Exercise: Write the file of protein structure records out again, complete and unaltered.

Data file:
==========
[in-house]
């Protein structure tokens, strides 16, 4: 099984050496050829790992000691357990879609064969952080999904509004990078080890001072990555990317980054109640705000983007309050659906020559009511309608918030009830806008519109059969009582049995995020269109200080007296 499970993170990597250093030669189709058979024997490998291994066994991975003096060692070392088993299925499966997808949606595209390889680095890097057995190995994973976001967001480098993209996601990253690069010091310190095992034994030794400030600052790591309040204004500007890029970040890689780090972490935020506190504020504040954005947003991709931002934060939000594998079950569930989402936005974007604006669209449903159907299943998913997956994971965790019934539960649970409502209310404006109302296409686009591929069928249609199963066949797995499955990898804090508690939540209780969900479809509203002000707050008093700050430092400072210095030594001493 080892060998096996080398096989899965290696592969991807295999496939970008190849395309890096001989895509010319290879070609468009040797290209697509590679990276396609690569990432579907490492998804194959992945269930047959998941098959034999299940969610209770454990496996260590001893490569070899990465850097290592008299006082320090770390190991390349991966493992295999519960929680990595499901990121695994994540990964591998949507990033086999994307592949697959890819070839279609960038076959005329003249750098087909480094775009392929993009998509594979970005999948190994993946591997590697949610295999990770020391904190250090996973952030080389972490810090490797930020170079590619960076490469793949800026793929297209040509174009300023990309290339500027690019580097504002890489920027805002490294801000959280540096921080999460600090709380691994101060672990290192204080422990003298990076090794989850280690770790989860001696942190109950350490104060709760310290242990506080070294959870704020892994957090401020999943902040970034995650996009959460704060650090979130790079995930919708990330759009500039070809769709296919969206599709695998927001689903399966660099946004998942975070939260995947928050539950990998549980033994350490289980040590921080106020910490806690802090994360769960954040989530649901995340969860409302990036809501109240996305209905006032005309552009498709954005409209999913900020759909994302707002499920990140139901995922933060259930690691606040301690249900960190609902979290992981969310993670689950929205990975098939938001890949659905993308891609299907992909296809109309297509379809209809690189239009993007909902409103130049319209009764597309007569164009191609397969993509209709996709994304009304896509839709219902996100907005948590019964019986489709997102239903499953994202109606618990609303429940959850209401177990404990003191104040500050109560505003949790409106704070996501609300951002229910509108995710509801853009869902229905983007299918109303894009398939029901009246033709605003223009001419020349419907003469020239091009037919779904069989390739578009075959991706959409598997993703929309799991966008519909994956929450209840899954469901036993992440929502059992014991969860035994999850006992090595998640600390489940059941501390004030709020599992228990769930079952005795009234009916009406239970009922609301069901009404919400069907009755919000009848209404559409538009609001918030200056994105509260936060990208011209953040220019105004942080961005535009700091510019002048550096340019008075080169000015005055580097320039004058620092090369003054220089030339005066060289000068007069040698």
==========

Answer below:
[in-house]
């Protein structure tokens, strides 16, 4: 099984050496050829790992000691357990879609064969952080999904509004990078080890001072990555990317980054109640705000983007309050659906020559009511309608918030009830806008519109059969009582049995995020269109200080007296 499970993170990597250093030669189709058979024997490998291994066994991975003096060692070392088993299925499966997808949606595209390889680095890097057995190995994973976001967001480098993209996601990253690069010091310190095992034994030794400030600052790591309040204004500007890029970040890689780090972490935020506190504020504040954005947003991709931002934060939000594998079950569930989402936005974007604006669209449903159907299943998913997956994971965790019934539960649970409502209310404006109302296409686009591929069928249609199963066949797995499955990898804090508690939540209780969900479809509203002000707050008093700050430092400072210095030594001493 080892060998096996080398096989899965290696592969991807295999496939970008190849395309890096001989895509010319290879070609468009040797290209697509590679990276396609690569990432579907490492998804194959992945269930047959998941098959034999299940969610209770454990496996260590001893490569070899990465850097290592008299006082320090770390190991390349991966493992295999519960929680990595499901990121695994994540990964591998949507990033086999994307592949697959890819070839279609960038076959005329003249750098087909480094775009392929993009998509594979970005999948190994993946591997590697949610295999990770020391904190250090996973952030080389972490810090490797930020170079590619960076490469793949800026793929297209040509174009300023990309290339500027690019580097504002890489920027805002490294801000959280540096921080999460600090709380691994101060672990290192204080422990003298990076090794989850280690770790989860001696942190109950350490104060709760310290242990506080070294959870704020892994957090401020999943902040970034995650996009959460704060650090979130790079995930919708990330759009500039070809769709296919969206599709695998927001689903399966660099946004998942975070939260995947928050539950990998549980033994350490289980040590921080106020910490806690802090994360769960954040989530649901995340969860409302990036809501109240996305209905006032005309552009498709954005409209999913900020759909994302707002499920990140139901995922933060259930690691606040301690249900960190609902979290992981969310993670689950929205990975098939938001890949659905993308891609299907992909296809109309297509379809209809690189239009993007909902409103130049319209009764597309007569164009191609397969993509209709996709994304009304896509839709219902996100907005948590019964019986489709997102239903499953994202109606618990609303429940959850209401177990404990003191104040500050109560505003949790409106704070996501609300951002229910509108995710509801853009869902229905983007299918109303894009398939029901009246033709605003223009001419020349419907003469020239091009037919779904069989390739578009075959991706959409598997993703929309799991966008519909994956929450209840899954469901036993992440929502059992014991969860035994999850006992090595998640600390489940059941501390004030709020599992228990769930079952005795009234009916009406239970009922609301069901009404919400069907009755919000009848209404559409538009609001918030200056994105509260936060990208011209953040220019105004942080961005535009700091510019002048550096340019008075080169000015005055580097320039004058620092090369003054220089030339005066060289000068007069040698």